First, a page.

Big data is the enormous amount of data sets that require specialized systems to analyze and interpret data to arrive at a data pattern.
Traditional product development begins with idea generation, idea implementation, and product development. It has multiple iterations until it is ready to be sent out in the market.
Statistics say that as much as 66% of products fail within the first two years and 96% of all innovations fail to return their cost of capital.
To add to it, changing technology has brought in more challenges to develop products. The complexity that arises due to the use of technology adds to the problem.
However, not all technologies hurt product development. In fact, among the few that have indeed been an addition to improve product development is big data.
What is big data
Big data is the enormous amount of data sets that require specialized systems to analyze and interpret data to arrive at a data pattern. An extension of data analytics, big data differs from data analytics since it takes large data sets that require advanced systems.
Use of Big Data in product development
Some industries use big data to make data-backed decisions that influence the strategy positively. The reason why big data is making the right noise is that:
• New product development involves substantial trial and error. Big data takes the guess work out and also helps develops products that are feasible through active management.
• If your Research & Development (R&D) team is struggling to arrive at the right conclusion, big data can zero in on the right data to be studied and also reduce the time spent on product development.
• Another advantage of big data is that it analyses information in real time thereby reducing the time devoted to analyzing large data sets. It, in turn, creates a cycle to take prompt decision making and escalate the speed from idea generation to product delivery.
• Companies in health are actively pursuing big data to reduce turnaround time in product development, fasten the pace of go-to-market and also assist R&D.
• Some big data tools used for big data analysis include predictive analysis, data mining, etc.
Companies using big data for product development
Macy’s is outperforming its competitors in product development for a reason, and that is big data. It has extensively invested in data and analytical decision making that involves email targeting, SEO, and personalisation.
It has separate teams that look into Customer Insights, Business Insights and Data Science and uses technologies like Hadoop, Impala to get detailed insights into consumer purchase preferences to understand the right product that will click with the users.
P&G is an FMCG company that has effectively used big data to get credible consumer insights. These ideas work across multiple sections like aggregating user data from multiple touch points across different brands and using real time data to get information from its regions across 80 countries. This helps in identifying the right products to be developed for the respective markets.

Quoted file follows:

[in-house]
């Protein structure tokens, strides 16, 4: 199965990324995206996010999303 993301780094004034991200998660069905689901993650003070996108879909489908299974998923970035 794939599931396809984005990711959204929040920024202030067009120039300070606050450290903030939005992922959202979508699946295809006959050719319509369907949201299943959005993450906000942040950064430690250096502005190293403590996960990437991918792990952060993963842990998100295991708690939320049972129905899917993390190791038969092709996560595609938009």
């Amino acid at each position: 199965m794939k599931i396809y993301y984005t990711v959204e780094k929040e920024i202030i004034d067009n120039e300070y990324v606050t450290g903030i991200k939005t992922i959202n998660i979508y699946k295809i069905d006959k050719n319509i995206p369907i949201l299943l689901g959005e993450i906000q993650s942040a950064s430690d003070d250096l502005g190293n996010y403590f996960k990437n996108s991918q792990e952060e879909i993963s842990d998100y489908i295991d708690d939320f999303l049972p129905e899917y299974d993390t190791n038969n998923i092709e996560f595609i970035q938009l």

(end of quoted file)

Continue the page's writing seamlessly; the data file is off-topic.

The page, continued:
Another good example of big data in practice is P&G’s ‘consumer pulse’ initiative that analyses the reaction to social media comments and views thereby allowing for dynamic changes in market strategies.
3. Bank of America
With 50 million customers across different geographies, Bank of America has actively engaged its customers by integrating customer queries across different platforms using big data.
For example: if a customer searches for a home loan query online and leaves it incomplete the query is forwarded to the sales teams who then contact the customer via email to schedule a call to the bank. In this manner, customer queries are sorted by integrating the customer experience.
This helps to understand the relevant products that meet customers’ needs by narrowing the gap in expectation versus delivery.
These examples show that companies are looking beyond mere product delivery and are focusing on efficiencies to drive business results.
While every company might use big data to improve the internal capabilities, the scope of big data extends beyond data crunching.
In fact, the insights can help big data effectively build on consumer insights and help track the ways in which the most suitable, viable and relevant product can be delivered to the market.
Embracing big data might not be an easy task depending on the scope of your business but the impact of big data cannot be sidelined.
In fact, using big data to improve your internal efficiencies, whether in manufacturing, research and development or employee performance, can help identify the exact issues that plague your business and also streamline them for a future ready business.
Have you used big data for your business? What has been your experience? Share it with us in the comments!
DISCLAIMER: This article expresses my own ideas and opinions. Any information I have shared are from sources that I believe to be reliable and accurate. I did not receive any financial compensation in writing this post, nor do I own any shares in any company I’ve mentioned. I encourage any reader to do their own diligent research first before making any investment decisions.